While congressional Democrats were on board to mandate that all Americans have health coverage through the auspices of Obamacare, they are having second thoughts about covering themselves and their staff. Leaders of both parties have held “high level” talks to discuss exemptions, according to Politico.
A source who commented on the talks told Politico, “Everyone has to hold hands on this and jump, or nothing is going to get done.”
The talks — which involve Senate Majority Leader Harry Reid, D-Nev., House Speaker John Boehner, R-Ohio, the Obama administration and other top lawmakers — are extraordinarily sensitive, with both sides acutely aware of the potential for political fallout from giving carve-outs from the hugely controversial law to 535 lawmakers and thousands of their aides. Discussions have stretched out for months, sources said.
Congress already holds extremely low approval ratings, and if the exemptions go forward, they risk being seen as hypocrites who hold themselves to a “different standard” than their constituents.
The problem results from determining whether members and their staff would continue to have their health insurance premiums subsidized by their employer – the federal government. If not, it is estimated that even low level staff could be hit with premium tab of as much as $7,000.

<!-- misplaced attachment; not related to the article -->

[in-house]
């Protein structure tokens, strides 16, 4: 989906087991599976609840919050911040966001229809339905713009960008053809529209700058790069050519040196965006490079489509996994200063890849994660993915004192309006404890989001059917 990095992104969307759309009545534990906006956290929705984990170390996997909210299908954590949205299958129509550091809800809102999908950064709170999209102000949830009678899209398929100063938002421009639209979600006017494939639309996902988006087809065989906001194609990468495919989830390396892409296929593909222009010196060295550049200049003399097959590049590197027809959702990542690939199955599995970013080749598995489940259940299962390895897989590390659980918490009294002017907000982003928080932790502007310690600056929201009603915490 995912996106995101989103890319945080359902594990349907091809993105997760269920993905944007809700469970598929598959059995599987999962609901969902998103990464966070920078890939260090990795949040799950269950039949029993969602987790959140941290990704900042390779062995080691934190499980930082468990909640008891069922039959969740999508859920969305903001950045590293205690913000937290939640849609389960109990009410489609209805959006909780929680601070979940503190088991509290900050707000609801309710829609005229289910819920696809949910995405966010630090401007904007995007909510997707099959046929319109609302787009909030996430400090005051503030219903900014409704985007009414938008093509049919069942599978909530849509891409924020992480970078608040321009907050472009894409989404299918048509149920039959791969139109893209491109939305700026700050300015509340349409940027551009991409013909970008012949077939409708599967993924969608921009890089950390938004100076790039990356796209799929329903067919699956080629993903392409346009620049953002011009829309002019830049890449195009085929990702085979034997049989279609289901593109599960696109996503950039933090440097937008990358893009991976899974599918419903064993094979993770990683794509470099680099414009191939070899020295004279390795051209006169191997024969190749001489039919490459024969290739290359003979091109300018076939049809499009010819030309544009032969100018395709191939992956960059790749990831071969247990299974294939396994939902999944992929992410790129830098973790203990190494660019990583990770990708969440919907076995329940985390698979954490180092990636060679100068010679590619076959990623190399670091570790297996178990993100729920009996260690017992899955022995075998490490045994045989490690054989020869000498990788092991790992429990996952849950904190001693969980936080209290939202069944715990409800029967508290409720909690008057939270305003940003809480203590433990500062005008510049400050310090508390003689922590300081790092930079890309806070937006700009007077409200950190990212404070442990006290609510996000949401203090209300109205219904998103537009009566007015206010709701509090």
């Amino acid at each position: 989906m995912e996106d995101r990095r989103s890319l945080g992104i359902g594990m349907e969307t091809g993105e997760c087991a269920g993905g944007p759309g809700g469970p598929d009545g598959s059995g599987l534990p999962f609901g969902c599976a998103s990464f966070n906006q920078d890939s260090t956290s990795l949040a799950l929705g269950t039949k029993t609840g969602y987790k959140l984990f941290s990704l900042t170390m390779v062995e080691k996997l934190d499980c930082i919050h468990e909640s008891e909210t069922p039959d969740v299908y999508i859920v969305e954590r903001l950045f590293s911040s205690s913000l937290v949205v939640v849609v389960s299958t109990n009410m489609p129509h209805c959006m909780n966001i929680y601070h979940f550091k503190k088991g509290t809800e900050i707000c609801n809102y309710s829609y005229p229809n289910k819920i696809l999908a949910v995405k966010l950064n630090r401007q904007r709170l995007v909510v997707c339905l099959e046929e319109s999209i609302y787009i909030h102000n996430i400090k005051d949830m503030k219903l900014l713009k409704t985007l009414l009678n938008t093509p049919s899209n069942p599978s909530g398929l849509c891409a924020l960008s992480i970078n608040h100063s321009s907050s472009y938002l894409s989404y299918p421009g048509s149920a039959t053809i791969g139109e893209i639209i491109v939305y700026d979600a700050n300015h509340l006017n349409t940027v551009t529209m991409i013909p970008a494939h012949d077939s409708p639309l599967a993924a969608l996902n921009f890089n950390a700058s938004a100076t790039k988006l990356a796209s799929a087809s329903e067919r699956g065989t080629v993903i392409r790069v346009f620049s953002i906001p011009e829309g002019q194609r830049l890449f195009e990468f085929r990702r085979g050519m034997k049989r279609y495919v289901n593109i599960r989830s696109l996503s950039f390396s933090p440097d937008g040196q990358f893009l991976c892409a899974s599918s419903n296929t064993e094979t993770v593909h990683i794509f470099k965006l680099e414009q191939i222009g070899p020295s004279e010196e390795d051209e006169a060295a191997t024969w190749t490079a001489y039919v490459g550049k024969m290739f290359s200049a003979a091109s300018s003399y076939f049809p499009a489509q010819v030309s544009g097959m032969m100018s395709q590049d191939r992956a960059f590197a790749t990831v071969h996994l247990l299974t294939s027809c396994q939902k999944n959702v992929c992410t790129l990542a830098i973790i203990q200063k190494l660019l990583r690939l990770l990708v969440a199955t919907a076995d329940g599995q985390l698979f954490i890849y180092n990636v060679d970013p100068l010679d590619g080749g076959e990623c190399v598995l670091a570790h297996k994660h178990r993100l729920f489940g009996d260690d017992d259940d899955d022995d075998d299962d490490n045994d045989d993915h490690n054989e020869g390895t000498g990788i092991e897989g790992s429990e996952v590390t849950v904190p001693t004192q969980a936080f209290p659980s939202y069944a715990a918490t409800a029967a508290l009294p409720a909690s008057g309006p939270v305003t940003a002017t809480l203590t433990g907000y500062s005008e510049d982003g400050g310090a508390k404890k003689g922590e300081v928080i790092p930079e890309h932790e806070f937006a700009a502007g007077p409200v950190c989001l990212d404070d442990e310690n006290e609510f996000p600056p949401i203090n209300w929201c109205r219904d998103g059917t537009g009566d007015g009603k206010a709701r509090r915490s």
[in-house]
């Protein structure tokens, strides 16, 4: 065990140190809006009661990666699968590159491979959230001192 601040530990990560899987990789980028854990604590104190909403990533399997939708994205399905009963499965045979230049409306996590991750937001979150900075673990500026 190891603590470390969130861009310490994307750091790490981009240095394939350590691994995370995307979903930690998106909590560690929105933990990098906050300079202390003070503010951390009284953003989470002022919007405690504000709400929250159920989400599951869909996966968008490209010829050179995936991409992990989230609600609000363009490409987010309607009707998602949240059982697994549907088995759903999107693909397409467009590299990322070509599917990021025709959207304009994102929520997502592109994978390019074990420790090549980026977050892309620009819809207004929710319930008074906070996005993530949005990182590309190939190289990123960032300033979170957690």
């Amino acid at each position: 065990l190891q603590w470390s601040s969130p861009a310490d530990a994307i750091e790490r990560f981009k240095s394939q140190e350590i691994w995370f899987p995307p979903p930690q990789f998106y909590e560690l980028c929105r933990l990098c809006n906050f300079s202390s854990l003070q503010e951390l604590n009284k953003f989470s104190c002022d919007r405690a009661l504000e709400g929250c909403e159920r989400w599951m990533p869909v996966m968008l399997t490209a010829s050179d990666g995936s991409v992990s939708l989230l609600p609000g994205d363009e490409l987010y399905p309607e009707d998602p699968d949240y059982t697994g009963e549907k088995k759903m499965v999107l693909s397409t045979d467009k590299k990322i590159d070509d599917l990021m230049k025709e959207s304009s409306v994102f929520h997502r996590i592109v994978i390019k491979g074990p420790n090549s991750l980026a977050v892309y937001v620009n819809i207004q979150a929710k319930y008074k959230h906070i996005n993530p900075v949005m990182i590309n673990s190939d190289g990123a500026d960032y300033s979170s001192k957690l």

Rep. Henry Waxman, D-Calif., a key player in crafting Obamacare, said that there is a misinterpretation of the law, the federal government will still subsidize the plans, and there will be no additional cost to lawmakers and Hill aides.
Proposals have been submitted to the Office of Personnel Management, one which exempts lawmakers and aides, and another that exempts aides alone, according to the report.
Read the entire Politico report here.
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